“A big majority of my clients are cancer patients, and microblading can really help to restore someone’s confidence. They might come in before, during or after chemotherapy or treatment, although beforehand is great as I can help to recreate their brow almost exactly. It’s not essential, as the browbone is there as a guide, but catching them before can help you to achieve even more incredible results. Depending on the strength of the treatment they’re having I might do microblading during, but it’s normally after chemotherapy, especially if treatment is aggressive as even one small nick can have an impact on the immune system. Doctors will always advise patients as to what’s best.”
Is there anyone for whom microblading is totally off the cards?
“Really the only people that definitely can’t have microblading are women who are pregnant or breastfeeding. You also need to be over 18.”
This tattooing business is serious stuff. How can I find a good technician?
“When looking for a great technician, look out for an extensive ‘before and after’ portfolio. It’s absolutely a must for me, because you want to see that that person has worked on young skin, mature skin, dark skins, fair skins; a whole range of people. If there’s not too much evidence of that, I’d question the experience of a technician. I’m training all the time to expand my experience. Just working with one type of client is limiting, which is one reason that I love working in London, as I see so many different people from different backgrounds. It really helps you to master what can suit an individual client.”
How long does a microblading session take?
“An initial session normally takes an hour and a half to two hours. The treatment time is actually the quickest part, it’s the preparation that takes time, from consultation to numbing time to making sure the shape is right, that they’re perfectly even and the colour is bang on. That can take over an hour, while drawing on the hair strokes might only take twenty minutes.”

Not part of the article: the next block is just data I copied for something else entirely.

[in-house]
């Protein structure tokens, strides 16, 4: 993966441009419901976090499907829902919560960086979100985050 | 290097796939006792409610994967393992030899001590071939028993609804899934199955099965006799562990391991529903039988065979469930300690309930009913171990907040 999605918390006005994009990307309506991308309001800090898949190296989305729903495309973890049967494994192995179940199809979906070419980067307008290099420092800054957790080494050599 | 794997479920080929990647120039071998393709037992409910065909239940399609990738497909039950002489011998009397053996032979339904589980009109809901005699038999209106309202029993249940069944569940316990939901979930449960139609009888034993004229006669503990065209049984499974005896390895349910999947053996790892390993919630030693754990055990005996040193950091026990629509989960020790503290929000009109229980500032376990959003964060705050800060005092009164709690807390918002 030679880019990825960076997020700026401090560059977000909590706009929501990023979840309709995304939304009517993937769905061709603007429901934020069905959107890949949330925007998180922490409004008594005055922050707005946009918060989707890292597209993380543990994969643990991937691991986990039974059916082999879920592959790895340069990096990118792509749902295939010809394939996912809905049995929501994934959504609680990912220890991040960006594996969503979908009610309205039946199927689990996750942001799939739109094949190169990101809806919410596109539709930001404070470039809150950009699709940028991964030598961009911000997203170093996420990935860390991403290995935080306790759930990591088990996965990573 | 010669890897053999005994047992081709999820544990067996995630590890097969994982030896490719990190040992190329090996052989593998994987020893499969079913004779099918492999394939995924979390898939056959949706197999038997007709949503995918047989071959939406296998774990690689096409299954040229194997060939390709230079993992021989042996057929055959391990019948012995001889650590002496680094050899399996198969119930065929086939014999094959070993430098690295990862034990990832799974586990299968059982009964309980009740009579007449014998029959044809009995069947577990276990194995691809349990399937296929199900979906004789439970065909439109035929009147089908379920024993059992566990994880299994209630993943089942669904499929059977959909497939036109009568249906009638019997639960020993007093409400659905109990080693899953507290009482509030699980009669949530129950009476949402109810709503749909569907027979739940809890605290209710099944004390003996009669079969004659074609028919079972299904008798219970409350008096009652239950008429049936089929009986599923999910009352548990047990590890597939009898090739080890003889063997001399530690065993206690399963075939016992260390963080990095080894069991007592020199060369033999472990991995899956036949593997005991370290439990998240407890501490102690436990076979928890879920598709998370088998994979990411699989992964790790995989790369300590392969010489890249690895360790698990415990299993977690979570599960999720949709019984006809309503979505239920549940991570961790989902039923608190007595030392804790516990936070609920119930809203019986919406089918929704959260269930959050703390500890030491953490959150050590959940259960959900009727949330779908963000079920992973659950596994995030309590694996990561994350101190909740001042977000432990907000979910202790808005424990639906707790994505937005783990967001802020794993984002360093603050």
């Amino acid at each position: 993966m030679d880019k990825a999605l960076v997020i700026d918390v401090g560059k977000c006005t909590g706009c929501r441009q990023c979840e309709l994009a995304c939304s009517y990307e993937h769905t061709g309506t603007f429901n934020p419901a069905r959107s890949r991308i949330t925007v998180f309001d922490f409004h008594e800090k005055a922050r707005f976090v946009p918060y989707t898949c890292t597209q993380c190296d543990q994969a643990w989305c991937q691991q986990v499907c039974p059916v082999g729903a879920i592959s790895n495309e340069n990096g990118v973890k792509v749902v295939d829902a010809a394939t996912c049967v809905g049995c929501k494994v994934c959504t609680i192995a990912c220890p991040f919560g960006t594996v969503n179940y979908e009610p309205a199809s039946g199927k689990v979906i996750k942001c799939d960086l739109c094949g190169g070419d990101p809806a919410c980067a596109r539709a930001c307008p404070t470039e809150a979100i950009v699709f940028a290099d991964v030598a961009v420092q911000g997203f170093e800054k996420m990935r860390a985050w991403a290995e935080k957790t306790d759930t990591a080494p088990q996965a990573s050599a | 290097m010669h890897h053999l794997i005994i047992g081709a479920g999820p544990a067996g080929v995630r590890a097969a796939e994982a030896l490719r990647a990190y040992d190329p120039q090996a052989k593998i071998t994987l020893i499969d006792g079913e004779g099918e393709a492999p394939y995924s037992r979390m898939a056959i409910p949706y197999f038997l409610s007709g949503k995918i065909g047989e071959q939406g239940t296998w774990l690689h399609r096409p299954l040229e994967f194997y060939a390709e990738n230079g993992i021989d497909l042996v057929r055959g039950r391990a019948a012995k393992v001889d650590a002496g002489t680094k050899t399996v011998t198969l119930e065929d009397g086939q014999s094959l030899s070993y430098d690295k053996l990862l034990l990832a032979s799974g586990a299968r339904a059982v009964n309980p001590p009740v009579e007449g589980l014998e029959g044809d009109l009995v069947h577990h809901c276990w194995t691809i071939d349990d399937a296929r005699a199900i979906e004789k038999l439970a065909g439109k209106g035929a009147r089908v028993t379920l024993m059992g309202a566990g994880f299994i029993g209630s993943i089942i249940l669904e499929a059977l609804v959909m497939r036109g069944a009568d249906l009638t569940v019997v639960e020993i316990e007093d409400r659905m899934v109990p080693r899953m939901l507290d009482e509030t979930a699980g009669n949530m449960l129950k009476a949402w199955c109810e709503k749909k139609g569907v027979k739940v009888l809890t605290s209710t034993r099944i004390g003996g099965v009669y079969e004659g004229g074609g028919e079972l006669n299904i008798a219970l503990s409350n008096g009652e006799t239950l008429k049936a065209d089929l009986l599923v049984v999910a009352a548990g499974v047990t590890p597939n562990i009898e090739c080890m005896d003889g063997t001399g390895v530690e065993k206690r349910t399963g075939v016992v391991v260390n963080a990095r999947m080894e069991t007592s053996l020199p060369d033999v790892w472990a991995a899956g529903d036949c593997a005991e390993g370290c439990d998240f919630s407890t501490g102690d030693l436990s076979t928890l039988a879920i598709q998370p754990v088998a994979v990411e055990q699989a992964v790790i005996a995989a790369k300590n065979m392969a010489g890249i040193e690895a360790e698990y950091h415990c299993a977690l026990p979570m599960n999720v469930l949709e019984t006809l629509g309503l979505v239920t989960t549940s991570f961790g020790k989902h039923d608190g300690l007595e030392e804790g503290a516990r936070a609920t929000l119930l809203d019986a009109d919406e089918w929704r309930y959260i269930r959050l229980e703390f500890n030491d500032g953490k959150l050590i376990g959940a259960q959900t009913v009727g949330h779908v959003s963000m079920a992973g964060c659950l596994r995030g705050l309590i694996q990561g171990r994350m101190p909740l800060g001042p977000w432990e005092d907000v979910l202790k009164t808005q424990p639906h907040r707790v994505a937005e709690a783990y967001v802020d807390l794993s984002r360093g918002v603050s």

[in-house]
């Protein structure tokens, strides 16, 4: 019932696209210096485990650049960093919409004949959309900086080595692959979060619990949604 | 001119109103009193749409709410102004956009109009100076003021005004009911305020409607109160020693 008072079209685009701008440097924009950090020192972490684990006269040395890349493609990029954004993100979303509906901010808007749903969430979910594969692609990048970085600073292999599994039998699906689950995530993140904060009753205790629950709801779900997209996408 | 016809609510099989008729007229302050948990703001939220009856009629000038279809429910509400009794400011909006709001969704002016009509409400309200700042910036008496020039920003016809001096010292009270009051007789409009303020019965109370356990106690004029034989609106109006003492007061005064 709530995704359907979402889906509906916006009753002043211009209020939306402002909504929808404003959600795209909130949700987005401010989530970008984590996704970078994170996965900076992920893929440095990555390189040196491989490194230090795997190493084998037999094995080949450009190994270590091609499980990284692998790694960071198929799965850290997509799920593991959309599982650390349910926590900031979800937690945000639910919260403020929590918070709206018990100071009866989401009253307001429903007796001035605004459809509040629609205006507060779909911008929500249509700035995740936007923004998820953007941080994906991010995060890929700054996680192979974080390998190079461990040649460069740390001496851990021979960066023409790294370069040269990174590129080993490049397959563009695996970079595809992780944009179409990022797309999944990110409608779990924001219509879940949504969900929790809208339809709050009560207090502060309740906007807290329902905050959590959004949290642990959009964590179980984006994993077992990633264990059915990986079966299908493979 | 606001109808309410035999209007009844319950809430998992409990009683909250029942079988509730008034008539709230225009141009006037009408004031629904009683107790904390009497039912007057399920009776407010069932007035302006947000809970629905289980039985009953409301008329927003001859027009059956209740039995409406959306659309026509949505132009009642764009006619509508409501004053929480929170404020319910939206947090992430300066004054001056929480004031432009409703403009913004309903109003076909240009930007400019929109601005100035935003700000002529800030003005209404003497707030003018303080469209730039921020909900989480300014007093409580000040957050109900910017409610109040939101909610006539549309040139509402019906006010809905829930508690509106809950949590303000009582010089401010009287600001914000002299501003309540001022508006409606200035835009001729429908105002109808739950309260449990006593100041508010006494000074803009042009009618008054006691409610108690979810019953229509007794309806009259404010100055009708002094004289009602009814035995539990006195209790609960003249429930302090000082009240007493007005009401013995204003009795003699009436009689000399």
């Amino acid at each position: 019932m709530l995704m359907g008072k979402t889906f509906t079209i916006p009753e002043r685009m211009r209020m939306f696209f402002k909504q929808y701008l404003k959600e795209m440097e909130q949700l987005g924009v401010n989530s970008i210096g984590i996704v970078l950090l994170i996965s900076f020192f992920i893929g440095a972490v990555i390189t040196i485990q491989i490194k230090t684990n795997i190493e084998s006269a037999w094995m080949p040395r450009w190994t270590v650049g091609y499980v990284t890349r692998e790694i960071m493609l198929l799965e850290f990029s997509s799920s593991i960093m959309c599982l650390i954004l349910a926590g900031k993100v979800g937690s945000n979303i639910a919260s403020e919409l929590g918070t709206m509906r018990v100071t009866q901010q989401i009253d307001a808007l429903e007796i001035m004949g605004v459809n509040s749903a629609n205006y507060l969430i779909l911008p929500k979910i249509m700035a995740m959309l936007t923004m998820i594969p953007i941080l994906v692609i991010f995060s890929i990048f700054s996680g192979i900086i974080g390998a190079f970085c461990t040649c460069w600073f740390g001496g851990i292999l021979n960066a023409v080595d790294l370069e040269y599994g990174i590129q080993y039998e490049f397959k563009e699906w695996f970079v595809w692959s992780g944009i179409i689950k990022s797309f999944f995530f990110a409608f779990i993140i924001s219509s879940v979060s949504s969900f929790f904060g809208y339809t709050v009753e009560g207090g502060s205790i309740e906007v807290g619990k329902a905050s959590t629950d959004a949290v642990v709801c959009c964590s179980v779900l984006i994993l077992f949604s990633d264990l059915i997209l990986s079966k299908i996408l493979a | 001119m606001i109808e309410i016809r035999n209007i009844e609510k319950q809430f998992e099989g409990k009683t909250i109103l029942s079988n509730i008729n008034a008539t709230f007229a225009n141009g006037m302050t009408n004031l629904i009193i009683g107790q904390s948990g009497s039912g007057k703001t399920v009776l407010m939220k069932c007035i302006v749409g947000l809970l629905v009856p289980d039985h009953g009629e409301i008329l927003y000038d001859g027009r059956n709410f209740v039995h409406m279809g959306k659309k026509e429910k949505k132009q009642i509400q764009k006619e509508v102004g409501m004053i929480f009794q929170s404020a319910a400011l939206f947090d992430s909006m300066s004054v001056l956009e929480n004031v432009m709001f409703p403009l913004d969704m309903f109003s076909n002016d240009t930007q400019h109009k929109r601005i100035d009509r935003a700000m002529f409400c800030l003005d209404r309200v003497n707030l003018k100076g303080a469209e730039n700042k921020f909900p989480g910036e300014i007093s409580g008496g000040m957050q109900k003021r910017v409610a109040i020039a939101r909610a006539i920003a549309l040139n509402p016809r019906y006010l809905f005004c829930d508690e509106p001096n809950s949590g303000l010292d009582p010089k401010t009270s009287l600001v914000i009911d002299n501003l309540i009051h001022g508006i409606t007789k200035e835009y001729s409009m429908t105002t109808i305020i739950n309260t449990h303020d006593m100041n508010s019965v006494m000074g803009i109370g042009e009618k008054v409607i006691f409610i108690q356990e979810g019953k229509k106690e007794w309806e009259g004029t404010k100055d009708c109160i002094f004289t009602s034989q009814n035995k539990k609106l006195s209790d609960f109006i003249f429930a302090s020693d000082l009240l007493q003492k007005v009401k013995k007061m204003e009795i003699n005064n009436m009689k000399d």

Speaking of colour, are there lots of shades available? Will my eyebrows go green as some tattoos do?!
“Pigments are second nature to me now. I can look at someone and instantly know what kind of colour blend I’m going to go for. I have clients who are hair colourists and they’re the same- the theory is engrained. It’s always quite a test when they come in! Of course I keep clients’ colours on file, but sometimes they come back for touch ups and they’ve gone totally blonde, for example. I’ve had to almost completely change the colour in the past. That’s always a bit of a challenge, but they’ve normally faded a lot by that point so it’s not normally an issue.”
“Don’t be afraid of a green tattoo tinge- it’s very rare that you’d ever get that in the UK nowadays. It’s more common in the Far East, where a lot of deep black pigment is used. Colours produced in Europe tend to cater for a greater variety of skin tones and hair colours.”
Onto the pain issue. What can I expect? What does microblading feel like?
“It’s very scratchy. I wouldn’t say it’s painful per se, but it’s very uncomfortable. It’s not a relaxing treatment during which you’ll drift off- you feel it, but you also hear it a lot more than you feel it, which can be strange. You hear the scratching, but the area is numb. Everyone has their own pain threshold. Some people say it’s totally fine while others are more sensitive to pain. It can also depend on how you’re feeling on the day, for instance if you’re on your period, or leading up to it, you’ll feel it more.”
Any risks to bear in mind?
“Everyone in my clinic is patch tested pre-treatment. In eight years no one’s had any adverse reaction, so that’s encouraging. The correct aftercare is really vital though to prevent infection. You need to keep the brow area very clean and keep your hair away from the area. You musn’t get brows wet or apply any cream to the area apart from the healing balm you’ll be given for around 7-10 days. After that time you can fully wash but just be careful around the brow area as it’ll still be healing. For some people the healing process can last up to two weeks. After that point you can carry on as normal.”